- Natural Capital Accounts Explained: This series describes in simple terms what forest, land, and water accounts are, how they are produced, and their potential benefits.
- Natural Capital Accounting in Action: This series shows how accounts inform national policies and translate into action on the ground.
- Natural Capital Accounting and Global Issues: This set of policy briefs describes how NCA can be used as a tool to address issues such as sustainable development, poverty, and valuing marine and coastal ecosystems.
GDP looks at only one part of economic performance – income – but says nothing about wealth and assets that underlie this income. For example, when a country exploits its minerals, it is actually depleting wealth. The same holds true for over‐exploiting fisheries or degrading water resources. These declining assets are invisible in GDP and so, are not measured.
Wealth accounting, including natural capital accounting (NCA), is needed to sustain growth. Long‐term development is a process of accumulation and sound management of a portfolio of assets – manufactured capital, natural capital, and human and social capital. As Nobel Laureate Joseph Stiglitz has noted, a private company is judged by both its income and balance sheet, but most countries only compile an income statement (GDP) and know very little about the national balance sheet.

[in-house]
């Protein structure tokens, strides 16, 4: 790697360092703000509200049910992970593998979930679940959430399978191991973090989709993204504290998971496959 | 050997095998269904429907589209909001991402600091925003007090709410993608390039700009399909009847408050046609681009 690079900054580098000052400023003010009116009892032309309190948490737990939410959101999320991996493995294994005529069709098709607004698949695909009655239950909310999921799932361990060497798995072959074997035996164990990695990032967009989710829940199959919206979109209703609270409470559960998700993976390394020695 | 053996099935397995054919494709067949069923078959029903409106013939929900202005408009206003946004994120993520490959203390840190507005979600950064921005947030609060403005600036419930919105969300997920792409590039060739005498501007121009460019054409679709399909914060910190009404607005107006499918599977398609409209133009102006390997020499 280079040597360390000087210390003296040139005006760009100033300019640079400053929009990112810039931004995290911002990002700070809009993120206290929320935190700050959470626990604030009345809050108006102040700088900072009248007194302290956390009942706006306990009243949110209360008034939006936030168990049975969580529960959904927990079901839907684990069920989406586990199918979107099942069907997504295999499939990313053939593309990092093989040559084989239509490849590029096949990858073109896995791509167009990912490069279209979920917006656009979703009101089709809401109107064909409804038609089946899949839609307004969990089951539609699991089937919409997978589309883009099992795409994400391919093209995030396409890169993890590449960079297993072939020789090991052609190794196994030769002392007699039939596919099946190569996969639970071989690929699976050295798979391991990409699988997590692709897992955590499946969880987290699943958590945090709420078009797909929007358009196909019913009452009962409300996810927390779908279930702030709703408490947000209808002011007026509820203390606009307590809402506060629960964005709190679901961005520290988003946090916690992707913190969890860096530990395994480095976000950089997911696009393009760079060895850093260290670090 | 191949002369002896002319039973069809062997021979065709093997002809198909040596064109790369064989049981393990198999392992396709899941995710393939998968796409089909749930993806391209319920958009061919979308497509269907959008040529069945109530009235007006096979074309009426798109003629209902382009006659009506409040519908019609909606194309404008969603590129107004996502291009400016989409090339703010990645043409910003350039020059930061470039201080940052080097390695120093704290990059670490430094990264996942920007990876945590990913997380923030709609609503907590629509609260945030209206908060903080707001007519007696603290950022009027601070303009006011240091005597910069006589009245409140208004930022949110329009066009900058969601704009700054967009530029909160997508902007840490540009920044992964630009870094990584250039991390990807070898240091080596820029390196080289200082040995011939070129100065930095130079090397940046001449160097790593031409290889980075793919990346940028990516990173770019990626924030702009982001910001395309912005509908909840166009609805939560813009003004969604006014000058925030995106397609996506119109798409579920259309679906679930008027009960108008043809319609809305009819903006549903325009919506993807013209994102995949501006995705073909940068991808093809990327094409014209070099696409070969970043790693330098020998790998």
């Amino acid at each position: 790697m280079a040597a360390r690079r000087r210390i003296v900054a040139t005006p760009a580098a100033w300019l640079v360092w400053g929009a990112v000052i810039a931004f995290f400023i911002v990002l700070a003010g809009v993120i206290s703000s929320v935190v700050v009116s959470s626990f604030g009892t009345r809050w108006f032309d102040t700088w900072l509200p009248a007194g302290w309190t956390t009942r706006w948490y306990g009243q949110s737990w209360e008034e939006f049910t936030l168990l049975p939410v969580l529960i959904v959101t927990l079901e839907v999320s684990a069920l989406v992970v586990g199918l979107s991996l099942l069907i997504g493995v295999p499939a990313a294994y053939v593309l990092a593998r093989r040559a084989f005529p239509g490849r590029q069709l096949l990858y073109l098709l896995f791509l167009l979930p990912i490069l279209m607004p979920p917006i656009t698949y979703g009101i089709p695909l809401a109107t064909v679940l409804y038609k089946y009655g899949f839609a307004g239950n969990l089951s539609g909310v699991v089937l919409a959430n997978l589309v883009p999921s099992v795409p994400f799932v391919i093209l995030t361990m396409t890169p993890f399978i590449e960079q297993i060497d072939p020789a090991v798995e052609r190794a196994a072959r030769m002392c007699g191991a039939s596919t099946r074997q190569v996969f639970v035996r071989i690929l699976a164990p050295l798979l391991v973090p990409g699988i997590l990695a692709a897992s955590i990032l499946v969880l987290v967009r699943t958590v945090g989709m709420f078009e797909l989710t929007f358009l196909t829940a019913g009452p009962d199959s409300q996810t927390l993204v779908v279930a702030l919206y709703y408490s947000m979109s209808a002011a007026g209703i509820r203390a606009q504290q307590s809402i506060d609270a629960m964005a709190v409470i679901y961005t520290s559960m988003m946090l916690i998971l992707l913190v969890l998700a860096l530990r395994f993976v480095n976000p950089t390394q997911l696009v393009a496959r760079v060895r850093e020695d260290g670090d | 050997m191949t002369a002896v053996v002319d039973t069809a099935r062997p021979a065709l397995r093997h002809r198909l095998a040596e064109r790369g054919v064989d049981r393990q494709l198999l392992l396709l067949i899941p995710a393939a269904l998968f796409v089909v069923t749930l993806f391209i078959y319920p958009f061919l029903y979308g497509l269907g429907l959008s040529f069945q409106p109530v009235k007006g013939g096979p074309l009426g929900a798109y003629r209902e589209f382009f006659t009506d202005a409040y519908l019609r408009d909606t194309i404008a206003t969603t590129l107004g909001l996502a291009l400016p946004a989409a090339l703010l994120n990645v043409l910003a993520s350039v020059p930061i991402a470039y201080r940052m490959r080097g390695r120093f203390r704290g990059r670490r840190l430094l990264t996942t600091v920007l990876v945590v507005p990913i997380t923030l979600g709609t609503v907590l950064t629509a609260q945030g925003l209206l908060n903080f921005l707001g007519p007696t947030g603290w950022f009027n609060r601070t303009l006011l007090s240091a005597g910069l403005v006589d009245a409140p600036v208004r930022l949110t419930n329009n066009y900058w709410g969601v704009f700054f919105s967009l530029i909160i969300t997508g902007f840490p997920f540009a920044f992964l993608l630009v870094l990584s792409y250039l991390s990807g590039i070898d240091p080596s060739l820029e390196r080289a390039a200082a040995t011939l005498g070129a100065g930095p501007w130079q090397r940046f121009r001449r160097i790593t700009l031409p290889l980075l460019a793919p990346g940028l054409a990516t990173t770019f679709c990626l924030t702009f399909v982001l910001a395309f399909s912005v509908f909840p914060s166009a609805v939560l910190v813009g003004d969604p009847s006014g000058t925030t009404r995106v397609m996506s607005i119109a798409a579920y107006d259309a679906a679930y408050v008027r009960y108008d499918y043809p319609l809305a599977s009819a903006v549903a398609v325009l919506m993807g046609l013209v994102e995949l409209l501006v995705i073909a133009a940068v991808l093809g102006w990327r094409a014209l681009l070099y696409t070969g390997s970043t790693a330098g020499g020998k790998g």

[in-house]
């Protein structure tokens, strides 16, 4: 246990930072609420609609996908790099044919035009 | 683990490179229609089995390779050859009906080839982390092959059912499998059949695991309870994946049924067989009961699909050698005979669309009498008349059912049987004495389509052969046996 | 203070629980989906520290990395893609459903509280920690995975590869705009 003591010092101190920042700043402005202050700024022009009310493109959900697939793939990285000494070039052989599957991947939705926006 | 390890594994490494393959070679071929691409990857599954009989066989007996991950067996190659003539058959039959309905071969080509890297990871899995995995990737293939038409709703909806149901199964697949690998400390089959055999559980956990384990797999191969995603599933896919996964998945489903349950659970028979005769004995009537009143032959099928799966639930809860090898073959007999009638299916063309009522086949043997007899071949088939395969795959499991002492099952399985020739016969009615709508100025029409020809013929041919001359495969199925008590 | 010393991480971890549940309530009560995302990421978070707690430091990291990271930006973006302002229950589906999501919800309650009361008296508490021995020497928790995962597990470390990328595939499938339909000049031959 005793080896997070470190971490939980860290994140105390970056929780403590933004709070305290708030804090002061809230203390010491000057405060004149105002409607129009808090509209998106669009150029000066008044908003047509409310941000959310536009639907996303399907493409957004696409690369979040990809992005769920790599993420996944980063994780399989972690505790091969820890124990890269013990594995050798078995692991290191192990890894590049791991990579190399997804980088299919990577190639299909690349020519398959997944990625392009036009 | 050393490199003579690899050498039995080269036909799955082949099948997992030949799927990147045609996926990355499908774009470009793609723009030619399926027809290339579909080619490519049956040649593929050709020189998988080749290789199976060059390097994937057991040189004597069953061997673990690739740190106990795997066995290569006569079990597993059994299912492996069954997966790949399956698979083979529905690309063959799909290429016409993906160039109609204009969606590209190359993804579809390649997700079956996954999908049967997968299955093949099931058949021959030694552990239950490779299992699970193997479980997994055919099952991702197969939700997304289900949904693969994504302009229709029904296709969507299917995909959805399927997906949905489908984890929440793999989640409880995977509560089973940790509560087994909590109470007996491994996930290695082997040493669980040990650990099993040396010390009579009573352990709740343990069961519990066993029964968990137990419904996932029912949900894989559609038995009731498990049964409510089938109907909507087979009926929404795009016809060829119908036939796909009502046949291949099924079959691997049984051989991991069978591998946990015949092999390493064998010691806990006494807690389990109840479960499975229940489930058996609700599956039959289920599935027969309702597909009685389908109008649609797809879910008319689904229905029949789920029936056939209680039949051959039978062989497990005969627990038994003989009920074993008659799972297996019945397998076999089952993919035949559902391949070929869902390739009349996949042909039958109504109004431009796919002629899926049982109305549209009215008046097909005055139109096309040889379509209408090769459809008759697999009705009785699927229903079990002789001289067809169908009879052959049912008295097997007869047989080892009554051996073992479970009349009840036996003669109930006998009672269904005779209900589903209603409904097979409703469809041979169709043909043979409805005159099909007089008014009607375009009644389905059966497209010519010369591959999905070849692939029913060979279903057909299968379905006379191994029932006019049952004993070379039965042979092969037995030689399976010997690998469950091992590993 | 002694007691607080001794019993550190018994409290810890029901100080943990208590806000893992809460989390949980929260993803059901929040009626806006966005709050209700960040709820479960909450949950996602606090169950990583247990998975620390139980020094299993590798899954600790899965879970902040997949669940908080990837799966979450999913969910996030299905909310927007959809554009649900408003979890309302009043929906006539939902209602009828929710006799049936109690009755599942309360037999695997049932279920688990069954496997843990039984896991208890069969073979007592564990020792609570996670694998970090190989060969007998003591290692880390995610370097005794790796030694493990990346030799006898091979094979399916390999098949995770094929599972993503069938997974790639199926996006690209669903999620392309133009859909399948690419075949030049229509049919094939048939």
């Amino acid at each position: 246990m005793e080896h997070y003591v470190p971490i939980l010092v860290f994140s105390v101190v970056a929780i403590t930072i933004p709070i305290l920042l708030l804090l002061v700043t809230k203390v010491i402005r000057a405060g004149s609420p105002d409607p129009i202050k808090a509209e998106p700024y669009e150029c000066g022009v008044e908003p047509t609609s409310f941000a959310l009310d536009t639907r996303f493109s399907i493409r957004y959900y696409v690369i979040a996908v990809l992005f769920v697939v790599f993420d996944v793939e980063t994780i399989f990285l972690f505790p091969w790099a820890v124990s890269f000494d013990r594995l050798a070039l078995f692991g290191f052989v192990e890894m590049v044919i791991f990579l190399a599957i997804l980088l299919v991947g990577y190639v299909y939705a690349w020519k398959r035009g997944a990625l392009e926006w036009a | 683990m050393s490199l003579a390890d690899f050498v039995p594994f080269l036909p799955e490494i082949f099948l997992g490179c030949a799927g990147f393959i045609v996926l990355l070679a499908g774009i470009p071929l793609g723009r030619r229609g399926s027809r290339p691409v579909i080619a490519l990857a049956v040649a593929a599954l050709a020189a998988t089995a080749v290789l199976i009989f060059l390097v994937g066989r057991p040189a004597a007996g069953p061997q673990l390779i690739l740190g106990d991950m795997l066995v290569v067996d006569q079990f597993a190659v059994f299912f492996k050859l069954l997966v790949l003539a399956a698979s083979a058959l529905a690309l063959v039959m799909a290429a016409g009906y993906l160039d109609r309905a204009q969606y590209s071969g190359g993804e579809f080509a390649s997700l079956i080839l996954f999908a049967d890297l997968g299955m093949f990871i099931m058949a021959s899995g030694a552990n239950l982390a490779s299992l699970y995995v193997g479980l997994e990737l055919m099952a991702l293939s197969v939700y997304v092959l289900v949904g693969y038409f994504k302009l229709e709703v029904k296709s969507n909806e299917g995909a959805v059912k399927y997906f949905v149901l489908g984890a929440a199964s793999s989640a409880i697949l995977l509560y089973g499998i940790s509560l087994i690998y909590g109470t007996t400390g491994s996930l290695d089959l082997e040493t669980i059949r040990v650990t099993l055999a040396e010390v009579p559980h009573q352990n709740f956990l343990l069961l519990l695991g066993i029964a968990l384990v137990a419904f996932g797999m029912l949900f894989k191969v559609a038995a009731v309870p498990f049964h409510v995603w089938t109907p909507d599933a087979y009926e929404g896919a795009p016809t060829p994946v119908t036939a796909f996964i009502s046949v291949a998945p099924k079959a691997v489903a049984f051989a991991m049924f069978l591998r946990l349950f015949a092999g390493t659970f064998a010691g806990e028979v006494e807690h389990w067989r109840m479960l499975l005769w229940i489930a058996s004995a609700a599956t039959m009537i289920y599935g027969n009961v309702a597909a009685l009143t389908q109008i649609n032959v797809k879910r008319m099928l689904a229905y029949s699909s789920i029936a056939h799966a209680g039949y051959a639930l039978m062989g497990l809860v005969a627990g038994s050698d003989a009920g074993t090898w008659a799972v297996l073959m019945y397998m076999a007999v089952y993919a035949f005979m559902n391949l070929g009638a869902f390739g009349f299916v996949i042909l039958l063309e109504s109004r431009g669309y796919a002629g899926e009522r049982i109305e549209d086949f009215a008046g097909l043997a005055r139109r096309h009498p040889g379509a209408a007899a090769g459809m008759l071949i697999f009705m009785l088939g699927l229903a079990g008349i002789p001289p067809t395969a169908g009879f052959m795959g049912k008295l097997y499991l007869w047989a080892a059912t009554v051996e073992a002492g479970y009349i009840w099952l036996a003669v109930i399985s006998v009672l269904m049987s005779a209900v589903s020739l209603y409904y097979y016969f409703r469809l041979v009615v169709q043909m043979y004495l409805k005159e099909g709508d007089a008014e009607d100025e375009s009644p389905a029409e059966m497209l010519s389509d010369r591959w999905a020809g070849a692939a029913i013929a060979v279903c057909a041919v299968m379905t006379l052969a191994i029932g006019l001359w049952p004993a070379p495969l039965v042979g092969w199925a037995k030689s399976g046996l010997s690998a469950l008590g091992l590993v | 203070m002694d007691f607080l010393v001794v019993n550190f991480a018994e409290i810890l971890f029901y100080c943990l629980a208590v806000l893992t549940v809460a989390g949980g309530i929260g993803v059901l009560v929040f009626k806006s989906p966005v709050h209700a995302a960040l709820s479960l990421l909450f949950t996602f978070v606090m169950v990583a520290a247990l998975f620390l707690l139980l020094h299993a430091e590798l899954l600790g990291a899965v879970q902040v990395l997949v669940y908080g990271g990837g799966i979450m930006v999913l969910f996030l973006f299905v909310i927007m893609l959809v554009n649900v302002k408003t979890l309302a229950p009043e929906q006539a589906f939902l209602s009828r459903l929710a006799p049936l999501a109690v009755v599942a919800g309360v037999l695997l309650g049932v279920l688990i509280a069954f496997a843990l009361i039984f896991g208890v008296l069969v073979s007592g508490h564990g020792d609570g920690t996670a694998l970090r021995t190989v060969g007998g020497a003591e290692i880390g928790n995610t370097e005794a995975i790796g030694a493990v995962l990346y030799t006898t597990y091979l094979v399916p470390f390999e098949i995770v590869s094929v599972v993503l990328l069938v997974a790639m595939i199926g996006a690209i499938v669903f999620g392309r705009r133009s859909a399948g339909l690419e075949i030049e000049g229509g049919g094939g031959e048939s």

A major limitation of GDP is the limited representation of natural capital. The depletion of natural capital – including assets like forests, water, fish stocks, minerals, biodiversity and land – poses a significant challenge to achieving poverty reduction and sustainable development objectives. The issue is especially important in developing countries as shown in a World bank publication, The Changing Wealth of Nations 2018. Low-income countries depend on natural capital for 47 percent of their wealth. And yet, in several of these countries, natural capital is being depleted without any corresponding investments in human capital (such as education or health) or produced capital (such as infrastructure), leading to an overall decrease in wealth and a failure to improve standards of living among the poor.
Our goal is a world where measuring and valuing the environment leads to better decisions for development. We believe incorporating natural capital into national accounts can support better decisions.
Natural capital accounts (NCA) can provide detailed statistics for better management of natural resources that contribute to economic development. For example, land accounts can help countries assess the value of competing land uses. NCA can help countries rich in biodiversity to design a management strategy that maximizes the contribution to economic growth while balancing tradeoffs among ecotourism, agriculture, subsistence livelihoods, and other ecosystem services like flood protection and groundwater recharge.